Seven Rules for Saving Money

Whether you’re an accountant, a teacher or a C-suite executive, everyone should understand the importance of saving for the future or for possible unexpected expenditures. Saving is vital, no matter where you live, what your occupation is or how much money you make. We’d like to walk our customers through an easy saving plan with some tips on how to make saving a breeze.

The goals we set in life must be realistic, and setting goals for saving money is no different. Saving money is much like a weight-loss plan – the goal is much more attainable once an objective is set and paired with a step-by-step plan to reach it. A “starvation’ budget that forces you to give up everything all at once is not a realistic long-term solution.

Once your money-saving goal has been set, you should set priorities for your accumulated savings. Record and keep track of your goals and use numbers and hard data whenever possible. For example, set a specific retirement income goal. You’ll never be able to achieve your goal if you don’t know what your goal is.

The next step in saving is to get control of your debt. Understand that most people can’t totally avoid debt, but you should avoid using debt to live beyond your means. If you are borrowing to pay interest on existing debt, you should consider cutting back to get rid of those debts entirely.

Using a budget can help define the amount of money you need to fit your lifestyle and preferences. For example, if you use the internet to work from home, spend money for a strong internet connection there, but try to cut back somewhere else.

Along with setting realistic goals, controlling debt and prioritizing your spending, you should consider strategic investments recommended by your banker or financial advisor. A combination of money market accounts, certificates of deposit, stocks and other investment opportunities will help you save money based on necessary returns and needs for liquidity, while considering risks. Using a variety of investments to facilitate your spending is important, but be mindful that your investment needs change as you age. Investing at age 60 should be more risk-adverse than investing at 25.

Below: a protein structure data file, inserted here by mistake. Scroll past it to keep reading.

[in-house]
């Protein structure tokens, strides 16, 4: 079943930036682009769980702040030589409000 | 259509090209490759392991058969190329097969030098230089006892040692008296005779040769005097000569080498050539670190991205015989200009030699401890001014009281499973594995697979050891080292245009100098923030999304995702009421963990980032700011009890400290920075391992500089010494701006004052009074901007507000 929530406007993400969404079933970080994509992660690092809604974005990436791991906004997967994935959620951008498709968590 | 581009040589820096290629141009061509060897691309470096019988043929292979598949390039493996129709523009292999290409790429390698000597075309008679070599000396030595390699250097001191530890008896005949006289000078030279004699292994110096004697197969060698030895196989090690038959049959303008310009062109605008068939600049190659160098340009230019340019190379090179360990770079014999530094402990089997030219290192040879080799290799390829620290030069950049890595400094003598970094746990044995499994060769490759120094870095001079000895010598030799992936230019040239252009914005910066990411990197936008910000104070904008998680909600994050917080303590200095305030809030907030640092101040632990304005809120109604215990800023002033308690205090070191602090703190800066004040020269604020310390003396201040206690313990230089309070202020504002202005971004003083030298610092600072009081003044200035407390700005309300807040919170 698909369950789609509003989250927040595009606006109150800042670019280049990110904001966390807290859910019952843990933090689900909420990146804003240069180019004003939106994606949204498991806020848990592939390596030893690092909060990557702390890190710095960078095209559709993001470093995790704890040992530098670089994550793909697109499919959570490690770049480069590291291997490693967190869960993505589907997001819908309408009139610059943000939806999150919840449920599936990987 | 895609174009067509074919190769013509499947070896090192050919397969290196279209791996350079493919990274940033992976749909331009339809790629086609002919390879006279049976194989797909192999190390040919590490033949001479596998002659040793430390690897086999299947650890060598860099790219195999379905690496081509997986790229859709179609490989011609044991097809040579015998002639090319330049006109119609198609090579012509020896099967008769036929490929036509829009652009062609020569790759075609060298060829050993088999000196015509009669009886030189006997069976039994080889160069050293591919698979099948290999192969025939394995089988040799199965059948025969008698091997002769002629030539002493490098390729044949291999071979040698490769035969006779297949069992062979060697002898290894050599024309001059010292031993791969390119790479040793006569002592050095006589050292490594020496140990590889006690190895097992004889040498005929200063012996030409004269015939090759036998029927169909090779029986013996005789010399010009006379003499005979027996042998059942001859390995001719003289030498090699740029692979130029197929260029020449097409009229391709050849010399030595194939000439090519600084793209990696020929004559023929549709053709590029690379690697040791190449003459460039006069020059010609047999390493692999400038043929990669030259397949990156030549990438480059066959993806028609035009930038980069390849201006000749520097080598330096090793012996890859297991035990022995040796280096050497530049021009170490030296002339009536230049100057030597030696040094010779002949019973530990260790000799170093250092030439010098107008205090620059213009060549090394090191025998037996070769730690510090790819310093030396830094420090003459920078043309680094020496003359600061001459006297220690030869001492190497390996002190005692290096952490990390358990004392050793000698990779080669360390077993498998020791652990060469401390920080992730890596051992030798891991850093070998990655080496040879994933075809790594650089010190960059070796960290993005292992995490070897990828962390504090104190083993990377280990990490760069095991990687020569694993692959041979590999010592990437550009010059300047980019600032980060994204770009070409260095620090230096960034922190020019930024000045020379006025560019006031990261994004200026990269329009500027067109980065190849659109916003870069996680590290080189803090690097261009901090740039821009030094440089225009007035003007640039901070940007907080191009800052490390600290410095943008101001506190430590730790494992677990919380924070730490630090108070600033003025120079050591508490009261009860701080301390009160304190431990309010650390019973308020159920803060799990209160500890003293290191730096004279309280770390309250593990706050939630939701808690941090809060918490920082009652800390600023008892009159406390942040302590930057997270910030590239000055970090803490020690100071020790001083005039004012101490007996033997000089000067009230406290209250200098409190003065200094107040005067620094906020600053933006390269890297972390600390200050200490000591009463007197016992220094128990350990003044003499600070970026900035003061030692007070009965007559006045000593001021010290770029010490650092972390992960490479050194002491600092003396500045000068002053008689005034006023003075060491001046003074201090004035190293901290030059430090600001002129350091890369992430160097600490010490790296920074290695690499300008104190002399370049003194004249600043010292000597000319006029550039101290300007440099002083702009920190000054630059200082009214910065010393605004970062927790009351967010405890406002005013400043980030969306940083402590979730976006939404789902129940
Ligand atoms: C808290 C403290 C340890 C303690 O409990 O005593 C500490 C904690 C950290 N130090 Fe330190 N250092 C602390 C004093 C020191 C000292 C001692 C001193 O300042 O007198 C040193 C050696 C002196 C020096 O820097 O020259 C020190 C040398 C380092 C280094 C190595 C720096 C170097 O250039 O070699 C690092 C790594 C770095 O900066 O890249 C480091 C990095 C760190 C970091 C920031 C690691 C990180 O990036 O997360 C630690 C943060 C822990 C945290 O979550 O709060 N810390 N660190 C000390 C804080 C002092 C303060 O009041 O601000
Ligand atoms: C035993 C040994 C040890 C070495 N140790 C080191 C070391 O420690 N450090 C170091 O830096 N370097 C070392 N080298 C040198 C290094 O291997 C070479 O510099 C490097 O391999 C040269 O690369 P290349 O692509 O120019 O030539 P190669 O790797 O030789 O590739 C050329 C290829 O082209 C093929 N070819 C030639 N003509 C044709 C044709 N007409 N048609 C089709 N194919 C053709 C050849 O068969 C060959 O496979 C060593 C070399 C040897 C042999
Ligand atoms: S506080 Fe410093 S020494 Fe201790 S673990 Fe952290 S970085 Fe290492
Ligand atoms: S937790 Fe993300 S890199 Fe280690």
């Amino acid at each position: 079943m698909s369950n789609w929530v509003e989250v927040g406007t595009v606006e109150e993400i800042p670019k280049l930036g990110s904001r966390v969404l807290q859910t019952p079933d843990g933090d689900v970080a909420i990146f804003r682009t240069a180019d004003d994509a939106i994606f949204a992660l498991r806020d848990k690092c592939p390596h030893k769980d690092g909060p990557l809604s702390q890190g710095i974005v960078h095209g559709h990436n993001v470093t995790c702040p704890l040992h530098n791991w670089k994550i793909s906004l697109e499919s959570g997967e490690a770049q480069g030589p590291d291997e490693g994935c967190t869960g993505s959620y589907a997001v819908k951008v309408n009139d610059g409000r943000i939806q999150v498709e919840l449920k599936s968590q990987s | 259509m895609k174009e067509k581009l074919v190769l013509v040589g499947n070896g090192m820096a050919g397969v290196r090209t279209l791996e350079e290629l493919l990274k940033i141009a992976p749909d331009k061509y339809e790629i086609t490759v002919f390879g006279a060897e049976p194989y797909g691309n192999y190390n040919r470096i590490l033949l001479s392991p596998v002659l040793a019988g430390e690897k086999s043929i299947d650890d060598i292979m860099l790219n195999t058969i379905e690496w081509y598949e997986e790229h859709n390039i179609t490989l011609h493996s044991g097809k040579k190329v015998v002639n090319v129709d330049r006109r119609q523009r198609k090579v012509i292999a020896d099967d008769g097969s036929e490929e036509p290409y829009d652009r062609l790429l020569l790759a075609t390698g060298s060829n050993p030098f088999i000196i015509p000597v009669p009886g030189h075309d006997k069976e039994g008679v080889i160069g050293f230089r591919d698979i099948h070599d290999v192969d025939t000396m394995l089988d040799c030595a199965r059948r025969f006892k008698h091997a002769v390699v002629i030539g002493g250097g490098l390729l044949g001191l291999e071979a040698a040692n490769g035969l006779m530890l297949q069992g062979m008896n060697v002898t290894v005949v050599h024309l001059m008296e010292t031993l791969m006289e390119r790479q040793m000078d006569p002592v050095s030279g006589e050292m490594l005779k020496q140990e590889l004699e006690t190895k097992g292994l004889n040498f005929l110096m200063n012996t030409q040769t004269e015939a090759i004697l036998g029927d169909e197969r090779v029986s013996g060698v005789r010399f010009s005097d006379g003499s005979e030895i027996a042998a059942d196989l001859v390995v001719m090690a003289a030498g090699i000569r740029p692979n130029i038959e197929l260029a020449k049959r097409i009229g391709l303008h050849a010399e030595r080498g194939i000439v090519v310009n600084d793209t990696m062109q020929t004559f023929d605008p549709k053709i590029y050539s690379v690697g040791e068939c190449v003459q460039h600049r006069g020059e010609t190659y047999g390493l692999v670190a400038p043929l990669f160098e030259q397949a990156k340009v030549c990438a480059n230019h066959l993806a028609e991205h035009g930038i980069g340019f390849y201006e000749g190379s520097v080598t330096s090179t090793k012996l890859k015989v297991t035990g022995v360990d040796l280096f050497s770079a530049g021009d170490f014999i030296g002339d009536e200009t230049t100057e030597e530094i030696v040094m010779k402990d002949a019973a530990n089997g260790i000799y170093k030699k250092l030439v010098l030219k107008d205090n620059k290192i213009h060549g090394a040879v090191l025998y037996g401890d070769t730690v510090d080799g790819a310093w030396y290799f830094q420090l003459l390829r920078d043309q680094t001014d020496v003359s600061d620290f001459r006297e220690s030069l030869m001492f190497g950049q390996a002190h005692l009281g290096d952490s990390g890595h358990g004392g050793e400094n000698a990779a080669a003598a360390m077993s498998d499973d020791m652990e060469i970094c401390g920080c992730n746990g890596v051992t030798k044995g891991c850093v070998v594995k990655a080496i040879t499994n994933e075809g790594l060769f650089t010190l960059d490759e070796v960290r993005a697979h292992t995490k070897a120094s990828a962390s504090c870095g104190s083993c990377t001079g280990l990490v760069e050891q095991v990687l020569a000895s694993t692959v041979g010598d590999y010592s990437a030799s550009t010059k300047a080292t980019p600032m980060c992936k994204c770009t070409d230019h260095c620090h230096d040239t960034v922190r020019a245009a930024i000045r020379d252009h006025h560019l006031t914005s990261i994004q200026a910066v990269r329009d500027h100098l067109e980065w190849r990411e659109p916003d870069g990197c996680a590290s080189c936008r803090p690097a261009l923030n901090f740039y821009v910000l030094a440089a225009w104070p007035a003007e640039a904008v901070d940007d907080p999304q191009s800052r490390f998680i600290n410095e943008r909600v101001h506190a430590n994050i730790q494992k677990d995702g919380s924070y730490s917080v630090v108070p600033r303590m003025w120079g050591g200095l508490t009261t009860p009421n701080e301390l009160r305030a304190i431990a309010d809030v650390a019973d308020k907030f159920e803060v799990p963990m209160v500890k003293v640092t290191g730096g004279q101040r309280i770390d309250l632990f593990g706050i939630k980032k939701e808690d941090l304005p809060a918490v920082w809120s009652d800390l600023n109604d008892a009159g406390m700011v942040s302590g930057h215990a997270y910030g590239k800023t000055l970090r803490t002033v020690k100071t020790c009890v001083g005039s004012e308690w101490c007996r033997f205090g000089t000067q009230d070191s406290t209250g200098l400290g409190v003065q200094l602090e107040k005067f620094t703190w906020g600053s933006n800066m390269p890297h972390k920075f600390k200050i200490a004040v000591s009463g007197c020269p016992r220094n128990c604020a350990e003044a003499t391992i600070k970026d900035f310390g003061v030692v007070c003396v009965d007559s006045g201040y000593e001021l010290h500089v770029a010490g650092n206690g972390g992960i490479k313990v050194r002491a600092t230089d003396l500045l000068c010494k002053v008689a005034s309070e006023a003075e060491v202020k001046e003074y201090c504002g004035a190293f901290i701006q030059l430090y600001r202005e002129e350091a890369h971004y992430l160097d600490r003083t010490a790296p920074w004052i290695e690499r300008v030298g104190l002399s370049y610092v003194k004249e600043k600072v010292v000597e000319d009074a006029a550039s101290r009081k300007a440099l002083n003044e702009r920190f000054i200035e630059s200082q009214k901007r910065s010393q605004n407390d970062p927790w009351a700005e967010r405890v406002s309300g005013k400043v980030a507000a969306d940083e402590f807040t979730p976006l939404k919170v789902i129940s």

And last, but not least, don’t forget to change your goals. Change is inevitable. The world changes, investment options change and your needs change. To meet these changing needs, periodically review your budget, spending habits and investments. Change is unavoidable, so create a balance so that your long-term savings plan doesn't require you to obsess over day-to-day or week-to-week changes.

In a vulnerable economy, many Americans are becoming more conscientious about their saving and spending habits, and realizing that saving gets easier over time. So we encourage everyone not to wait any longer and start saving today. For more money saving tips or to help making a budget, please call one of our personal bankers today.